Review: Lara Croft GO

By Kelsey Rinella 27 Aug 2015 0

Tomb Raider is actually the tragic tale of a woman’s vain search for an exotic pet which won’t try to kill her.
Lara Croft GO adapts the puzzle structure of Pocket Tactics darling Hitman GO to the Tomb Raider setting. Replacing the delightfully unexpected boardgame aesthetic of the earlier game are far more varied, visually appealing backgrounds and artful animations.

It’s a step away from what might have seemed like a defining trait of this new franchise, and at first might seem like a poor fit for the discrete, turn-based actions in the game, but it also allows for more cinematic moments without which the “Lara Croft” moniker might feel superfluous. The puzzles are generally well-designed and satisfying, if not extremely difficult, but there are surprisingly few of them. “Always leave them wanting more” may be good advice, it's entirely possible to take that advice too far.

Wait, wait--I think I’ve seen this movie. Don’t forget your hat!Each puzzle in Lara Croft GO consists of traversing a level using point-to-point movement along a fairly constrained grid, avoiding inconveniences like giant spiders, poisonous reptiles, and local authorities who object to your wanton theft of their national treasures. (Actually, that final group is curiously absent.) Frequently, this involves the use of switches to move platforms or otherwise employ the startlingly effective and durable engineering of an ancient civilization. It’s not exactly clear which civilization--the setting is attractive enough, but evokes no architectural tradition with which I’m familiar so much as the boxy forebear stuff from the Assassin’s Creed games or the Vex segments from Destiny. But if the 1980s Volvo school of design seems a bit out of place, it at least suits the movement options, which make a great deal of use of vertical space, but always at right angles.

A typical puzzle presents a series of smaller challenges, some of which interact. For example, one shows you a snake sitting right in front of your goal, just past a short climb. It’s facing you, so as soon as you pop over the edge, you’ll enjoy a slight tingling sensation as deadly venom is injected into your face. You can see that there’s a spear nearby, but you don’t have enough space to use it once you’ve climbed up to the level of the snake, so you deduce that you’ll have to hit it from another platform at its height. Which is great--that’s where the spear is! But there are series of slots between you and it, of the sort where you’ve seen rotating knives in prior levels. You’re probably going to have to find a safely deactivated wheel of doom and move it into your way in order to get to something else you’ll need to pass the other snake on the level, then carefully time your dance past the obstacle course you’ve been forced to create. The architects of these tombs seem to be have been diverted from careers as promising slaughterhouse designers.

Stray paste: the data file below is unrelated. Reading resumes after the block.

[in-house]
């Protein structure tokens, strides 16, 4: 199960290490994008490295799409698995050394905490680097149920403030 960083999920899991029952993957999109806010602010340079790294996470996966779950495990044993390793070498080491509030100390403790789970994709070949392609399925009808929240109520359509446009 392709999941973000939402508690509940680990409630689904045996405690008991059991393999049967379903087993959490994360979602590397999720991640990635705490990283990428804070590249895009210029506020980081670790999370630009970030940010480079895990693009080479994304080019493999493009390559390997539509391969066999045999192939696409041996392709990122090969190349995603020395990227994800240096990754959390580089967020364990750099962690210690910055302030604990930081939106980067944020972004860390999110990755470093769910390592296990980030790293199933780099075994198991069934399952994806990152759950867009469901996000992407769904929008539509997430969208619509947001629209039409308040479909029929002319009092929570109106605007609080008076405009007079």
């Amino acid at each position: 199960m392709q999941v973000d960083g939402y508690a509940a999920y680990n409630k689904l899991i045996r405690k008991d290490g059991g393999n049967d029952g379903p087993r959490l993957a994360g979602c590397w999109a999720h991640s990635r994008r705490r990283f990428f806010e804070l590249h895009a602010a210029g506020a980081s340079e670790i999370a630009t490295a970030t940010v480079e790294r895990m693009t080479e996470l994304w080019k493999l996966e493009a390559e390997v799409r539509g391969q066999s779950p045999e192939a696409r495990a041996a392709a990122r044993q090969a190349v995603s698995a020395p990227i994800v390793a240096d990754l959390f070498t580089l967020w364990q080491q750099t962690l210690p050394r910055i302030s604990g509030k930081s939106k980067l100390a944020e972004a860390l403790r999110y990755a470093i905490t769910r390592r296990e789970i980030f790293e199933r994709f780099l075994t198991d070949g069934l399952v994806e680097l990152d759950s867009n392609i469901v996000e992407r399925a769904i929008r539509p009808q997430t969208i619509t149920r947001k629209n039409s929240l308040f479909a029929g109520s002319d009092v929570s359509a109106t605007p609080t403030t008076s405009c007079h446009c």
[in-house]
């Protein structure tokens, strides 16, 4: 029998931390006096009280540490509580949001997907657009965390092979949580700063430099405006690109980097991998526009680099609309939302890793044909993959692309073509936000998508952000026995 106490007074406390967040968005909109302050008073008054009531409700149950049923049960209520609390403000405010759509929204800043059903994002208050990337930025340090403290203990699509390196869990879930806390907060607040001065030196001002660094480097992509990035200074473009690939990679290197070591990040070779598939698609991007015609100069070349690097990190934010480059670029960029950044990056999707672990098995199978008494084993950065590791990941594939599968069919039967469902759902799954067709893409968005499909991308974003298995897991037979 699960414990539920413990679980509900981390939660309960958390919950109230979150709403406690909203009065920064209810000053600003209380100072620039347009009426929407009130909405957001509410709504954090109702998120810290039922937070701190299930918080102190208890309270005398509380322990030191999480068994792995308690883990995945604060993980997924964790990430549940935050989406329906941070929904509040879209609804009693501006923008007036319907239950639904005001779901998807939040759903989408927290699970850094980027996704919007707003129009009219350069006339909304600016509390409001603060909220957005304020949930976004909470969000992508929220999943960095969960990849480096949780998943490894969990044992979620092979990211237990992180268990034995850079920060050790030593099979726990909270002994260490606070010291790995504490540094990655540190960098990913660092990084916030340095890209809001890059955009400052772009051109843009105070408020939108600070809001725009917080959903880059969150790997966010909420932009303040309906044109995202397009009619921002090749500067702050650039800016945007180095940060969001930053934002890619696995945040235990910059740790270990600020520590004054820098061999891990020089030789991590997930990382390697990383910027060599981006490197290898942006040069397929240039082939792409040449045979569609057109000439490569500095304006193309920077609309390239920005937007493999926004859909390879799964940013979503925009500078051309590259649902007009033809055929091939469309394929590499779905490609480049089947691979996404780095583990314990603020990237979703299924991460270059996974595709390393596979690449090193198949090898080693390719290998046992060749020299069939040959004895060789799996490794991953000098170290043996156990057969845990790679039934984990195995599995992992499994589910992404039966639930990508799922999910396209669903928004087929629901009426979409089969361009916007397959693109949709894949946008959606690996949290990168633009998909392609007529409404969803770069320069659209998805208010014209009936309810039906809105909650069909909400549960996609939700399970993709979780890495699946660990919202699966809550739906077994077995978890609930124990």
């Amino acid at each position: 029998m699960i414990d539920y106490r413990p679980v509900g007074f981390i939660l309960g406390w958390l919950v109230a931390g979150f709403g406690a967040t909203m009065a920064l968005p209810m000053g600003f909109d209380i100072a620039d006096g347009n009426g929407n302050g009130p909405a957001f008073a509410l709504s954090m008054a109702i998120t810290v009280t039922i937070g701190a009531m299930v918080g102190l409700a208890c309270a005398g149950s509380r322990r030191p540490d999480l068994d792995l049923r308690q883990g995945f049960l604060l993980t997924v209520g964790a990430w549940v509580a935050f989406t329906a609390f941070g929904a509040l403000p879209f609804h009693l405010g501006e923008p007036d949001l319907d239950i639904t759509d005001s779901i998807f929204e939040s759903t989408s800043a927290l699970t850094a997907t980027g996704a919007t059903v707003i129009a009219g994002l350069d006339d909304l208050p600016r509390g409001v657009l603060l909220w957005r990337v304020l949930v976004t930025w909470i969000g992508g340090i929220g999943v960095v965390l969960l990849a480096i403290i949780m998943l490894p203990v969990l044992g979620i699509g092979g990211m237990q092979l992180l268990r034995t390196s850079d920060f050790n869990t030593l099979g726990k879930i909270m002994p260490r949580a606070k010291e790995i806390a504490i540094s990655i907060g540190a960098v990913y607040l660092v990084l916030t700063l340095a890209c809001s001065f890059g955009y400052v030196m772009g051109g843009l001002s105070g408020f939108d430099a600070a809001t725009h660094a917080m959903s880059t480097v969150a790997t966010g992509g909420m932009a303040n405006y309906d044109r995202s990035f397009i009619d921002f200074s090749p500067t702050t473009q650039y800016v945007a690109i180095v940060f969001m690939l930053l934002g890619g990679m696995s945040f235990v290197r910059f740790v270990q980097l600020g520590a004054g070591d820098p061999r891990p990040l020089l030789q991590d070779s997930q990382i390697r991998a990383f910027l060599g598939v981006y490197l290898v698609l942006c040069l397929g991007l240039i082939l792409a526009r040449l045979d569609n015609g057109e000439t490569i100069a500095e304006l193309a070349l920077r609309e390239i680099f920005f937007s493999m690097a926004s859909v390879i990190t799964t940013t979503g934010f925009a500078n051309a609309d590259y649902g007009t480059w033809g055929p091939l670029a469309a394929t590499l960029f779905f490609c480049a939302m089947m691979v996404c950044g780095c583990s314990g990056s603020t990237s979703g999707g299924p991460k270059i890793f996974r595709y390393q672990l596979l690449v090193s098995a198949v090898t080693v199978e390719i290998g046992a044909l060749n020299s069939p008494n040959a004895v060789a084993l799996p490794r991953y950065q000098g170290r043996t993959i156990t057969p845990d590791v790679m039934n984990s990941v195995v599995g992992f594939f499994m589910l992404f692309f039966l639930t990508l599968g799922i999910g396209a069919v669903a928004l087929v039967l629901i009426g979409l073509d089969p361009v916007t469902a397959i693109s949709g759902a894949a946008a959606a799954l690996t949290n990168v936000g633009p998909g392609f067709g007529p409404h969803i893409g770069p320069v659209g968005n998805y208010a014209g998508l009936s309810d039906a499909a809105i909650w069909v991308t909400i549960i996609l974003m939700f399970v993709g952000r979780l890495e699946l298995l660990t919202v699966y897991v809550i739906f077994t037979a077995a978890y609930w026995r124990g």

[We are the United States Government. We don’t do that sort of thing.]

There are two major improvements over Hitman GO which deserve special mention. First, the control scheme has been vastly improved by allowing you to swipe in the direction you’d like Dr. Croft to move from anywhere on the screen, rather than only from her feet. Second, the puzzles seem to have hit a better balance between foreseeability and solvability by trial and error. That’s very difficult to get exactly right, because having too many options wastes developer resources and players’ time, but having too few makes it too easy to make progress on a puzzle by simply trying out the few available options and considering the results rather than applying any insight. These are my two biggest complaints about Hitman GO successfully addressed.

 I would be so happy if Fantasy Flight lent Monterey Jack for a Tomb Raider cameo.
Where Hitman GO added some replayability and some ability to skip particularly troublesome puzzles by locking later levels until a given number of accolades had been earned by finishing earlier ones in various ways (e.g. within a given number of moves, without killing anyone), Lara Croft adopts a simpler structure which omits these. Instead, all levels are mandatory, and the only reason to replay them is to find a number of collectibles hidden in urns. These seemed wholly disconnected from the rest of the gameplay. They’re usually easy to acquire, sometimes cleverly-placed, and relevant only for unlocking purely cosmetic costumes, but it feels a bit like turning the page and finding a hidden-object puzzle from Highlights Magazine. Oh, and of course, you can buy a costume pack, or solutions to all the levels, because apparently if you pitch a game with no in-app purchase options the suits upstairs sentence you to a month in the eighth circle of monetization.

Where Lara Croft GO surprised me was in improving on the Hitman GO formula I loved in a few crucial ways, without losing anything I liked about it other than the tabletop-style presentation and the Ave Maria. Sadly, it’s dreadfully short. Given the expansion pattern of the earlier game, I have hope that we’ll see a lot more of Lara Croft solving puzzles very enjoyable content.

Lara Croft GO was played on an iPad Air for this review.

Review: Lara Croft GO

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